It’s hard to get a lot done in 12 seconds or less. If you are Michael Phelps, you can swim about 80 feet and if you are a Vine fan, you can almost watch two complete clips. Now, if you live in Houston, you can also have a full body scan at Artec’s Shapify Booth at the Memorial City Mall in Houston.
Well, the reward is that the scan can be used to produce a full color figurine known as a ‘Shapie.’ So, rather than a half cocked snapshot you can have a 3D printed sculpture to either keep as your own or give as a gift.
The booth where all this magic happens contains four wide-view, high-resolution Artec scanners that rotate around the person inside in order to capture them from all angles. The level of detail that can be captured by these scanners is such that it will even pick up things like a logo on a shirt or the jersey of your favorite sports team.
The hundreds of images that are generated in this way are then automatically stitched together with Artec’s software and a 3D model is generated from that composite. After the digital model is created, the figurine can then be ordered for print or the model can be purchased and printed on a home desktop 3D printer. President and CEO of Artec 3D, Artyom Yukhin, explained why Houston was selected as the location for this booth:
“Houston has long been a key player in some of the world’s most significant milestones. This started decades ago with the role the city played in the world’s first moon landing and continues today with Houston serving as one of the nation’s leading centers of industry. We’re excited to bring Artec’s professional-grade scanners, the same ones designed for use in the healthcare, aerospace and manufacturing industries, to consumers via the Shapify Booth. It seems only fitting that Houston, with its rich history of scientific advancement, be at the forefront of the 3D technology industry’s evolution.”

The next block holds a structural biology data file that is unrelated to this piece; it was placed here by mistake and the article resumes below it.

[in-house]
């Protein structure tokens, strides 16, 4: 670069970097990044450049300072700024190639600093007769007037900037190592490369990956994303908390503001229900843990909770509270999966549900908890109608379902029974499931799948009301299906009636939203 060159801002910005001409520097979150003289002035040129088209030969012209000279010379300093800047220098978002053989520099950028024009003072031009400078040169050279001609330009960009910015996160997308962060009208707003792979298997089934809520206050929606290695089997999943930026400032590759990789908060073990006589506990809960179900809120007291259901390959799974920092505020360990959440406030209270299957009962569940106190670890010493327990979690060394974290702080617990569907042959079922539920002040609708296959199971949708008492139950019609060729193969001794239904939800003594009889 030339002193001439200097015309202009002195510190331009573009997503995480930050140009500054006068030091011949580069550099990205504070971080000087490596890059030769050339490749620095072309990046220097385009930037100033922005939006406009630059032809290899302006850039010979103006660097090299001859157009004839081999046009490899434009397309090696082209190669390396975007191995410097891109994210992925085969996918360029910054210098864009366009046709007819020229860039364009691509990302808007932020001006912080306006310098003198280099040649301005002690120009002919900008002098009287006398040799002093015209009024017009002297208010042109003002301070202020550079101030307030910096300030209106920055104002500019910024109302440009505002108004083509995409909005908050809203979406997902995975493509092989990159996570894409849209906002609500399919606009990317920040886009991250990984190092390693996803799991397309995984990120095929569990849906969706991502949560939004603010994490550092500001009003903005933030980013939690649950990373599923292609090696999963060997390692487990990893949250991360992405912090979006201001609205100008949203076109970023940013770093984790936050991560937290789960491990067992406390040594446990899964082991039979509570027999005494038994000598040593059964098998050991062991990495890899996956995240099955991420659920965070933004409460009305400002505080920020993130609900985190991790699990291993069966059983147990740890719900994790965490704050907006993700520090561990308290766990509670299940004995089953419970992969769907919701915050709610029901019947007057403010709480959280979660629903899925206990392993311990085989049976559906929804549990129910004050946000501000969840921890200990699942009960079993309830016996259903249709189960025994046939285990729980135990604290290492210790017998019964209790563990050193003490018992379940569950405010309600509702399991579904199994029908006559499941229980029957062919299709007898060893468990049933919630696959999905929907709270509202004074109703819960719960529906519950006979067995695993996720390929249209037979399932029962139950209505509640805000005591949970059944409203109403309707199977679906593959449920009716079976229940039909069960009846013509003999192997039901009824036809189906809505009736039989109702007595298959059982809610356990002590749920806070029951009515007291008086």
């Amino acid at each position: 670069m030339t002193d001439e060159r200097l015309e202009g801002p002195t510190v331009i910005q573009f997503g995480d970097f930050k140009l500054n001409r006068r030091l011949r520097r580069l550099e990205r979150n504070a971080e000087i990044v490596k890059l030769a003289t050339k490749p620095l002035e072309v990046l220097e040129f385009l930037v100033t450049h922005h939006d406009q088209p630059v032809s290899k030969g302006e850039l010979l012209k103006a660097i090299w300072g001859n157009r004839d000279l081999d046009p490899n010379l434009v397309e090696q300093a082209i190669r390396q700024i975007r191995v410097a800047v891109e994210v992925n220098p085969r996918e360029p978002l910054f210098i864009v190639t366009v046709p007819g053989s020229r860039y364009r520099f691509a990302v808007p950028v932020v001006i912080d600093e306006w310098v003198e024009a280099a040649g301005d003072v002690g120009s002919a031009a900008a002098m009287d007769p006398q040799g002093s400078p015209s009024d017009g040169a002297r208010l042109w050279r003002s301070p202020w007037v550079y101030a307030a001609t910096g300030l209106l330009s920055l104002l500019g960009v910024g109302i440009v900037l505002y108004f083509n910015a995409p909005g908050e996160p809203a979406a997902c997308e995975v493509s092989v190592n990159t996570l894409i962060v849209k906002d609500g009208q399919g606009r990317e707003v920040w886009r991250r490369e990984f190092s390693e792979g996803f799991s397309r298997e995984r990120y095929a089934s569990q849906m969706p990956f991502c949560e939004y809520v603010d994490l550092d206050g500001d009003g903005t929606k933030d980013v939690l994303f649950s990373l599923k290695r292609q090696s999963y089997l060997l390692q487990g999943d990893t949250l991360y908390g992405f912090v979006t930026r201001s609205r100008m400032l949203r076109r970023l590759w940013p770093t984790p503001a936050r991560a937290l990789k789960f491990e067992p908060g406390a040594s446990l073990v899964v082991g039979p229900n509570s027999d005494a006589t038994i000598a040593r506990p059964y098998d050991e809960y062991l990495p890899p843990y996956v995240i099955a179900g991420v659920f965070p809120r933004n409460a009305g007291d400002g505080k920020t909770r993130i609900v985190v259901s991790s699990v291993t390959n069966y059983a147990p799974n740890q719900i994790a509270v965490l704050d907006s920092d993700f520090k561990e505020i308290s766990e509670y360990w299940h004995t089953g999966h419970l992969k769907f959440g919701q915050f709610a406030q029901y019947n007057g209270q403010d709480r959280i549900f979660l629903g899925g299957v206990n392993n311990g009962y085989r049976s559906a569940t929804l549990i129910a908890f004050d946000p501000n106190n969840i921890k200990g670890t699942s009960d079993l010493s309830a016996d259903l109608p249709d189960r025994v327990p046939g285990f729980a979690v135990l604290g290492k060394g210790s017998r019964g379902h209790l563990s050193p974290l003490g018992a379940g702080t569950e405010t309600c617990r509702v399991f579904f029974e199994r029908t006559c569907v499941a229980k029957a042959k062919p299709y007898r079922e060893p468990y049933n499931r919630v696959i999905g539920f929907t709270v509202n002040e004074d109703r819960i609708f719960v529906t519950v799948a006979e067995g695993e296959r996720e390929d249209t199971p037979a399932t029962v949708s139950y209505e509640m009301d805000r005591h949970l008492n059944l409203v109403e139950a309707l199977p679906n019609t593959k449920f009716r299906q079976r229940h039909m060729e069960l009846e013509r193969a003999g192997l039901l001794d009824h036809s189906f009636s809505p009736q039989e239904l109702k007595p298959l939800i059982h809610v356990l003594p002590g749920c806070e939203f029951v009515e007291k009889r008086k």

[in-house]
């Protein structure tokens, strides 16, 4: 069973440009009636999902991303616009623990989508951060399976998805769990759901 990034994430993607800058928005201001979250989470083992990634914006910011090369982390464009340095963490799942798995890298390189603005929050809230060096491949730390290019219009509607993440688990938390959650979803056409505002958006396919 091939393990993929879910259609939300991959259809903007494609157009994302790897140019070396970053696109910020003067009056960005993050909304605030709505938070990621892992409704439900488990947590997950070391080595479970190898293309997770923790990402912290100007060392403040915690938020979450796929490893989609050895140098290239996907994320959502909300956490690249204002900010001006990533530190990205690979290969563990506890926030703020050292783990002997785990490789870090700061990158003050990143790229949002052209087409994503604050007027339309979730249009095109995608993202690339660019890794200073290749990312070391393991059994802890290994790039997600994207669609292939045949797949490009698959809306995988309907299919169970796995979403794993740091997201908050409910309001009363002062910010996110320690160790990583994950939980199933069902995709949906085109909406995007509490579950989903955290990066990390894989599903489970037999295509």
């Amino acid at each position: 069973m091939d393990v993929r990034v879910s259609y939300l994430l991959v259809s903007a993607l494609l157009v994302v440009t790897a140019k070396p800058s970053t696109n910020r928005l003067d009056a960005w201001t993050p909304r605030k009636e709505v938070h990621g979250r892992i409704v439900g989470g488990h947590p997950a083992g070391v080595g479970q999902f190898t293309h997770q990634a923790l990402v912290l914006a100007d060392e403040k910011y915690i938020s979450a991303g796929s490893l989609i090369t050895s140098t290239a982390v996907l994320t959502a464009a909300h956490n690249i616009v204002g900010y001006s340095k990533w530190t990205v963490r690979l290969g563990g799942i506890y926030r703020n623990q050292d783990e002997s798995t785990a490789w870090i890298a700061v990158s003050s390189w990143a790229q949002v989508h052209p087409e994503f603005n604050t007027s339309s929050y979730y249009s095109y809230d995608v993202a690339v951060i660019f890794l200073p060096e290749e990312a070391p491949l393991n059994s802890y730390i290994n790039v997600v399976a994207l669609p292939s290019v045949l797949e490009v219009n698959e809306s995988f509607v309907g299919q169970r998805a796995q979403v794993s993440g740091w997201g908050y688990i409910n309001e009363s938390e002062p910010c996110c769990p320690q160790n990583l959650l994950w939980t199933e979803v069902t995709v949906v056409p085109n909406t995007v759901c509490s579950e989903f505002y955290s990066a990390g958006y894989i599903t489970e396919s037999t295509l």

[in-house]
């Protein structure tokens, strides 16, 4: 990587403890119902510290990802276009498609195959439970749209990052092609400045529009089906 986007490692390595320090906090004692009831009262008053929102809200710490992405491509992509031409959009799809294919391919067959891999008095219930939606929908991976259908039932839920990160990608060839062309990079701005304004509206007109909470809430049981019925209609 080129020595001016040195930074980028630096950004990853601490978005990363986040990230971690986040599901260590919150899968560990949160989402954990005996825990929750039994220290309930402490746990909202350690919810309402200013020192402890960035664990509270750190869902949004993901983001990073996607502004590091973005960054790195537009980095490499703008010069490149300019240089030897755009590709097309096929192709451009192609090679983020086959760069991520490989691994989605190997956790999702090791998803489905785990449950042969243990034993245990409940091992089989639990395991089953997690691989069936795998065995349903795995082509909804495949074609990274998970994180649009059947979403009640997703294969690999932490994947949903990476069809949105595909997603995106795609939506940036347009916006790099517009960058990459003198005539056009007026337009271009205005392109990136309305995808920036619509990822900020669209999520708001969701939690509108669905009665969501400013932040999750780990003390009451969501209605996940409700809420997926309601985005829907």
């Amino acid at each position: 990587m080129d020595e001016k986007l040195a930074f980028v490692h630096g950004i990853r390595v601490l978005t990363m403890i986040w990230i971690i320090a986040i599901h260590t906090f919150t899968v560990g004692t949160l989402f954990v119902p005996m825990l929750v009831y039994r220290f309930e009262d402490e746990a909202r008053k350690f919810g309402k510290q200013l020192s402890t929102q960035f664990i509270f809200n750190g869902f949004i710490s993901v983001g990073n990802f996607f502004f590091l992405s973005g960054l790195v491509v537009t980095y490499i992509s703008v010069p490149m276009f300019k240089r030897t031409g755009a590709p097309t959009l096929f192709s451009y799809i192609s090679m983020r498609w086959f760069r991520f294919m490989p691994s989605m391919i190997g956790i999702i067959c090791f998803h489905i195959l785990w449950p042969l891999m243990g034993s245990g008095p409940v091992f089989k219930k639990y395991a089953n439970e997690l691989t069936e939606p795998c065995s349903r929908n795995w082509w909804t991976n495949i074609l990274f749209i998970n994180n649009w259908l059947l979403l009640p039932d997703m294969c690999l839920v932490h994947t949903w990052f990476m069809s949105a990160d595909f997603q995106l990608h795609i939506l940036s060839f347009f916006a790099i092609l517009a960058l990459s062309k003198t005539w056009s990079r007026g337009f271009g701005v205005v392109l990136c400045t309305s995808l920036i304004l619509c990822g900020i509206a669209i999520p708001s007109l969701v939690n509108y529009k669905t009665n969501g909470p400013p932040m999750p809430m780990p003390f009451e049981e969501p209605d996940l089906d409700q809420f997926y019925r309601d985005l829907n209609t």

Working closely with Artec is the Houston-based 3D services company 3D Makery. For corporate project manager Melissa Wiltraut, the partnership with Artec seemed only natural:
“As newcomers to the 3D scene, we’re thrilled to be working with Artec 3D’s advanced tools and knowledgeable support team to help grow our business. We had heard of the Shapify Booth’s success in other locations and, upon experiencing the technology ourselves, knew it would be a hit in Houston. We are confident customers will embrace this technology. While it’s still wonderful to have collections of photos, the Shapify Booth offers a new way to revisit a memory with a 3D portrait.”
It remains to be seen if 3D portrait printing ever becomes a serious competition for the photograph or if it simply offers an additional way to capture a person’s likeness, earlier reserved only for those with wealth enough to commission sculpture. I shudder to think what it would be like if 3D printed portraits were to replace the generic Christmas photos of people’s children that get sent around every year, but I can easily imagine how it could be a treasured memento for special relationships.
I can almost hear Nickelback singing in a voice filled with nostalgic longing: “Look at these 3D prints…every time I do they make me wince…
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